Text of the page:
Inside Out - Driving Adoption through Gamification

Oliver Beirne

External communities are a curious thing. Why does a user repeatedly return to a community that they aren't being paid to or required to participate in? If it's not an obligation, why do they choose to invest their own personal time in the community? What motivates them to be there?


The answer is value, and the definition of that will be different across the members of your community. This is the role of community, to understand the different needs and desires of an audience, and provide that support and engagement. This is where gamification can play a big part in ensuring your members return time and time again.


What motivates your audience?

Why do we do the things we do, day in and day out? Research indicates we are driven by two types of motivation; intrinsic and extrinsic, and this affects our level of engagement. 


The key is to strike the right balance between externally influencing users to be part of your community (through offers, discounts, private access etc) and internal motivation, in which your users will make a decision to be there because they see personal value in being active community members.


Designing missions that target desired behaviours is critical to this process. Always come back to the question "what are you trying to achieve here?" and design your missions around the answers to that query. 


In short, gamification helps users:

  • Understand desired (or valuable) behaviours through instant feedback (points, badges & leaderboards)
  • Get positive reinforcement when they execute these behaviours
  • Publicly display achievements to the community - build earned reputations
  • Create advocates that support and evangelise community best practices
  • Showcase success stories - promote achievement and rewards (also know as creating a path to further value)


Engender attachment and ownership

The most successful customer communities create feelings of shared ownership and value in brand, company purpose and/or value to the world. A great example is Apple. How many of you, or know someone who does, identify as an Apple person? No matter what else is on the market, you, or they, will get the next product because Apple is a brand people feeling attached to.


Bunchball founder Rajat Paharia talks about the following tiers of customer loyalty:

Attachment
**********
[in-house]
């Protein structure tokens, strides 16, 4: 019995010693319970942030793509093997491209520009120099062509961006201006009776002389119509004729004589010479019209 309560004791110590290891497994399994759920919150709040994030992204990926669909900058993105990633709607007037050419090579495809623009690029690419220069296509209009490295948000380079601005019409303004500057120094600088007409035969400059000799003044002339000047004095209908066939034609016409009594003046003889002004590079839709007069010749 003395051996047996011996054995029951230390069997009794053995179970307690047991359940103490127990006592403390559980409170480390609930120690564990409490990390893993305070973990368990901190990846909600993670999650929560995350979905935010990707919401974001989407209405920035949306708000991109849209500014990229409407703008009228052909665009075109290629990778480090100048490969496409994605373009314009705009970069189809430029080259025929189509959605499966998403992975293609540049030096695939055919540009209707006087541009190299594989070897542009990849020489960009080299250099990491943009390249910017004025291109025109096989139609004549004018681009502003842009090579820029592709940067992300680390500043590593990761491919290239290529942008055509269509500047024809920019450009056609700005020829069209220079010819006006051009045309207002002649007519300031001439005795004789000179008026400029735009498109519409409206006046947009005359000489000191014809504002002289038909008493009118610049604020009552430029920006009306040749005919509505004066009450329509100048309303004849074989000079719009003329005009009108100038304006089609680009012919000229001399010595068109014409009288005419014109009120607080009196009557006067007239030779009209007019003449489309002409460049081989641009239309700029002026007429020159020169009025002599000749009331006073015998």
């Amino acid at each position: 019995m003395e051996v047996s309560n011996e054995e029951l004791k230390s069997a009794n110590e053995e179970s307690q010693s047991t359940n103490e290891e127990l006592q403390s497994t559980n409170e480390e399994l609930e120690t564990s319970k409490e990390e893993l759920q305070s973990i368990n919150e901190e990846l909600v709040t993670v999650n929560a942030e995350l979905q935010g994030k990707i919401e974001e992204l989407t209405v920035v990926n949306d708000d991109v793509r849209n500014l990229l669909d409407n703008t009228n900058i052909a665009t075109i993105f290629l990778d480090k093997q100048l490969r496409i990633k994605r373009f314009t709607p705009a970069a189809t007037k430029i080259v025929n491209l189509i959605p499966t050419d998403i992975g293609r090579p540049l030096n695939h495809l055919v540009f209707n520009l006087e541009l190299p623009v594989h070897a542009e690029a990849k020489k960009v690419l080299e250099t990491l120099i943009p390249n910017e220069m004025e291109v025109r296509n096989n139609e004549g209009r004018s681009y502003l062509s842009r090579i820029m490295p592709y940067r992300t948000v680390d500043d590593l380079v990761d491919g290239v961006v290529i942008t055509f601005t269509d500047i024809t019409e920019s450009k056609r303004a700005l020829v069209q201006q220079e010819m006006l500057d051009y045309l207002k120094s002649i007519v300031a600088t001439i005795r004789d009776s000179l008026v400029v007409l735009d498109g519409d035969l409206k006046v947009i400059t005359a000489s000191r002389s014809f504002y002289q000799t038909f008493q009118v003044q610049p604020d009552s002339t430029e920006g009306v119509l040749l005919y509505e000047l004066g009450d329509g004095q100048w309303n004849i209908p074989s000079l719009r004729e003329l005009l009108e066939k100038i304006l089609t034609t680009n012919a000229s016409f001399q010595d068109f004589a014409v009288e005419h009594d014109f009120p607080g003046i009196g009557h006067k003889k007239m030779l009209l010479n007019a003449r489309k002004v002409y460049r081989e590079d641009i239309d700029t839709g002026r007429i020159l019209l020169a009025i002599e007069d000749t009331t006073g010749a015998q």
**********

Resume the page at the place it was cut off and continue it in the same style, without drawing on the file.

• Inertia - You don't feel compelled to leave or try a different brand. It's just easier to stay where you are
  • Mercenary - You go where the best offer is. Whoever makes you best deal gets your custom
  • True - You have a personal attachment to your brand and you will resist competing offers to stay loyal to where you are
  • Cult - You not only stay loyal to this brand, you extol it to others and genuinely believe in it

How many of these users do you have in your community? Gamification should be geared at moving users through these tiers - how do I change a member from mercenary to true or cult loyalty? Is it through discounts? Is it through personal engagement and interactions? When they achieve something truly personal am I rewarding them for it?


Measuring your community

Gamification is built on measuring behaviours in your community against your strategic objectives and taking actions based on the results. So when we come back to the magic question of 'what are we trying to achieve?' we look at the following:

  • Mission completion - by member type/location/sex/age/location/subscription level etc. Whatever information you capture from your members, look to gamify their activities to get focused results on behaviour 
  • One off or repeatable? - What kind of activity is it? What percentage of users achieve something once then leave? What's your conversion rate on returning members achieving missions?
  • Temporal vs ongoing events - do you have a community that peaks when time-based activities are run? Is it an extrinsically driven community or do users achieve more outside of your events?
  • Expectations vs reality - are users doing what you thought they would do? As much as you expected or not? Are they doing something else, and if so why? Is it too hard to achieve what you want users to do? Maybe they need more training or your use cases need re-examining? 

In conclusion, think about the value of your community objectives and how to gamify those activities into something meaningful for your members. The opportunity is there to drive these users, inside and out, to becoming sustained and valuable members of your community.